There are hundreds of project management issues that might occur over the life of a project. Projects themselves can be complex, or it can be the delivery environment that can throw up all sorts of obstacles.
In this post, I’m going to cover some common problematic project management behaviours that I see (and have experienced) in many projects.
I’m not going to go into technical details about delivery methods and all that jazz, because frankly, I don’t think these are usually the problem. I find that the problems are often behaviour-based, rather than to do with technical issues.
So here, I’ll outline some of the project management behaviours that can be problematic for successful project delivery.
The purpose of this post is not to demonise the project managers who are struggling with them. Rather, it is to highlight some of the areas where supporting behaviour change by the project manager can have positive impact on how a project is delivered.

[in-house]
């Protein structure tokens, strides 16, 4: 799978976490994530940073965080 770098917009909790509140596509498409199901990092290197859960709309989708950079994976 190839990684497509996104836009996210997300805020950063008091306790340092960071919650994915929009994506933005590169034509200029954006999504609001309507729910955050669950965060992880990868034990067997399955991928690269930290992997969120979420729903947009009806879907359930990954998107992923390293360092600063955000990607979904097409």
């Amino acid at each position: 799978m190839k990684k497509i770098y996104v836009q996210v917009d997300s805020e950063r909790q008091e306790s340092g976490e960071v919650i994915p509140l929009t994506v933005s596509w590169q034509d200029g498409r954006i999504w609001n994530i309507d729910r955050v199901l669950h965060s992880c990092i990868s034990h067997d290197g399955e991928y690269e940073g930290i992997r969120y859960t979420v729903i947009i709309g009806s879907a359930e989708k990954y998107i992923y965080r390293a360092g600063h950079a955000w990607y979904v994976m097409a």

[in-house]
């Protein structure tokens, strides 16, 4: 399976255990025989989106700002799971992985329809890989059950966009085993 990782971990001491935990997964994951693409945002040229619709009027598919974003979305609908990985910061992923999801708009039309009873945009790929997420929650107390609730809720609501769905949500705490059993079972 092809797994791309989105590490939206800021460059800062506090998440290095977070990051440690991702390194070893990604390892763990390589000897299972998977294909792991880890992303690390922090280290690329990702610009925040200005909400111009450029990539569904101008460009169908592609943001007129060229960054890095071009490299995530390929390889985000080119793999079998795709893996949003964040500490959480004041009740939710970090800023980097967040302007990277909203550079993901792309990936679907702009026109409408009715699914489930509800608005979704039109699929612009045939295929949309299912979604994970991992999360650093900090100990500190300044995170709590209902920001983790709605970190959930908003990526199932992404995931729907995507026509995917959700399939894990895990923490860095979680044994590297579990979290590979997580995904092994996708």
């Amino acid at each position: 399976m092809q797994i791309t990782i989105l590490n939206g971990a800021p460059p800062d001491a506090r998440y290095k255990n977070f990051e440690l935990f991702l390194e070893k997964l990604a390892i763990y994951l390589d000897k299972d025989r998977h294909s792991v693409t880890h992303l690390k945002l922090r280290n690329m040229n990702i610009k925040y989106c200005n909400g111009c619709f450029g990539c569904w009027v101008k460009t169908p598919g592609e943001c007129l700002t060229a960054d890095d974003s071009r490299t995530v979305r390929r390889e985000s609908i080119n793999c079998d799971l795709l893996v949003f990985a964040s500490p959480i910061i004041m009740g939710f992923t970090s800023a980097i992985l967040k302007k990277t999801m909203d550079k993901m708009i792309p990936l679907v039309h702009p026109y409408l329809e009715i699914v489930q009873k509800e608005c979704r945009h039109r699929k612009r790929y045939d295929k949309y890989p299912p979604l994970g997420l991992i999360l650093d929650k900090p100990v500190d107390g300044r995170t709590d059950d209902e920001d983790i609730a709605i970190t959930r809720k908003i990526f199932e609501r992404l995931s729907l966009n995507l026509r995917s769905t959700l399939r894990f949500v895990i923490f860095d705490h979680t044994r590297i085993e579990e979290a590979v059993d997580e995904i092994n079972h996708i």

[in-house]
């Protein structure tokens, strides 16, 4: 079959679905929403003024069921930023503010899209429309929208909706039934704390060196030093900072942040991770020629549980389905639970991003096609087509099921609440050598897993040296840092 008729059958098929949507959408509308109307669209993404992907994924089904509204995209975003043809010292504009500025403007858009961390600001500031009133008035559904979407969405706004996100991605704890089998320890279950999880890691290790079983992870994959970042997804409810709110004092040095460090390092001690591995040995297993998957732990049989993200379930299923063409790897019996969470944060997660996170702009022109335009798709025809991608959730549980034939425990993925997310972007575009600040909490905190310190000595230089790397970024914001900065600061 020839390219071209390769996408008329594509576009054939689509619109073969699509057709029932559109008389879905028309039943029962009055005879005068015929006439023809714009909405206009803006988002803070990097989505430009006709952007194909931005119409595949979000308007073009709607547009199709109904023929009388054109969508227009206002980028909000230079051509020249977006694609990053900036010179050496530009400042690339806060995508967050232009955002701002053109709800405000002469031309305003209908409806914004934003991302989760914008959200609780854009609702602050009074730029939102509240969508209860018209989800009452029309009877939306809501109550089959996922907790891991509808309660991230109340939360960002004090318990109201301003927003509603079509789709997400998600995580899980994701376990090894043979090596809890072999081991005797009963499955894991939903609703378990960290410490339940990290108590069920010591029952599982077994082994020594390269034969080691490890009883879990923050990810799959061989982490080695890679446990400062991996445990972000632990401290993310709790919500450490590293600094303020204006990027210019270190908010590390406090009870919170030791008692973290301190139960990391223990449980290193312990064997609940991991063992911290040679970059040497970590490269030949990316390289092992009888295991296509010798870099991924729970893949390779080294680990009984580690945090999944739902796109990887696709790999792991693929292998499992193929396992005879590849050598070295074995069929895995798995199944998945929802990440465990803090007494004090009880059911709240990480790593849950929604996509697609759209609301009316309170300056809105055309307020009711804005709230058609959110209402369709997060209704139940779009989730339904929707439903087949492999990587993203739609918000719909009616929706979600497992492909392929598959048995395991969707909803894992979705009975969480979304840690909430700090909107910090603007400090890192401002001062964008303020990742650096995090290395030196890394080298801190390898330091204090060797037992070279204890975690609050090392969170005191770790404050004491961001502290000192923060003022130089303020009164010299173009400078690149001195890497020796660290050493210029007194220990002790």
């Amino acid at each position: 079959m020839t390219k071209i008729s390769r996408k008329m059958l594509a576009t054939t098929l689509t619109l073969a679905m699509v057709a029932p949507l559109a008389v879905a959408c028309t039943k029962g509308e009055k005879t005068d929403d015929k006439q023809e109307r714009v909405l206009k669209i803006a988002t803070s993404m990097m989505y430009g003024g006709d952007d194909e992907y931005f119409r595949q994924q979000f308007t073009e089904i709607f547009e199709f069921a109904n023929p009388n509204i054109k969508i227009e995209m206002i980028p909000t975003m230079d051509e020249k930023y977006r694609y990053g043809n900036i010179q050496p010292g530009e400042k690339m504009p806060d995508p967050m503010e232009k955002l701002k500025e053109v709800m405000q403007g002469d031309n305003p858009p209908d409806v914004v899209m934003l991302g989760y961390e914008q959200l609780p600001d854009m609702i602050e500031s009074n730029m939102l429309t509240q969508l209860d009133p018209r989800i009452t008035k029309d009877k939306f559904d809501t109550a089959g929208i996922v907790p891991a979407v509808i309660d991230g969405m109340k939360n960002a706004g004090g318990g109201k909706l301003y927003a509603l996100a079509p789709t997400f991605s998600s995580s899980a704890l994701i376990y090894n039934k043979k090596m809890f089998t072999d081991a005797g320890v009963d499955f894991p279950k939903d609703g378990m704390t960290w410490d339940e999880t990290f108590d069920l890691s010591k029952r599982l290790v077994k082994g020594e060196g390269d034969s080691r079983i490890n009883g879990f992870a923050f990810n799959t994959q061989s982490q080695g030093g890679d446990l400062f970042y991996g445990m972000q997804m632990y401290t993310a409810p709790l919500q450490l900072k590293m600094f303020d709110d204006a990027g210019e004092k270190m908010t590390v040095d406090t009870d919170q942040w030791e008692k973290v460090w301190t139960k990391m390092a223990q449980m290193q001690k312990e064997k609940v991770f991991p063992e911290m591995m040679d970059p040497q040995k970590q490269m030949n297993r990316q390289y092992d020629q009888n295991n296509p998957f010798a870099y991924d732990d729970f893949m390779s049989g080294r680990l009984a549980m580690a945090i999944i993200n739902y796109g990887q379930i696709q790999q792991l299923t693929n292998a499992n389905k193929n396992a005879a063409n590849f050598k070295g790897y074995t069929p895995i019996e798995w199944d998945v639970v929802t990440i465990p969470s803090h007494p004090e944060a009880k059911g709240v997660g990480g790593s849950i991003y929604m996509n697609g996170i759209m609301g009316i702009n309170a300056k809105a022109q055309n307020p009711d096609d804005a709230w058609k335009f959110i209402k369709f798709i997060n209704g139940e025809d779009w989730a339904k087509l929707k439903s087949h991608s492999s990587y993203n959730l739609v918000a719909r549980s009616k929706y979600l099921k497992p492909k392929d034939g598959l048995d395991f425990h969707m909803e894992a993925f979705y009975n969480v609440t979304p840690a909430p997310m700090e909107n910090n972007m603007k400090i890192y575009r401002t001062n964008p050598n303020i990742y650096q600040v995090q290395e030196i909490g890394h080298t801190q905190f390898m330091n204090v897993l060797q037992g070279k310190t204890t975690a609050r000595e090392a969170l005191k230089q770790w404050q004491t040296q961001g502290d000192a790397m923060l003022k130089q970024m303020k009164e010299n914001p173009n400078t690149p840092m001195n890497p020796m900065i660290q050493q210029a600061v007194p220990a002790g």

Why Focus On Project Management Behaviours?
The reason I am focusing on behaviours in this post is because they are within our control.
If you’re a project manager, you can control your behaviour.
If you’re a project sponsor or executive, you can support the project manager in making a change.
Many organisations are burdened with complex governance, too much documentation and onerous processes, but these can take many months and years to change. Behaviours are within our control.
Project management behaviours are important for shaping the project environment, which includes satisfying the key stakeholders. No tool, methodology or computer system will deliver your project. It’s all done by people, and the better they can work with other people, the easier it will be.
Focus on What You Can Control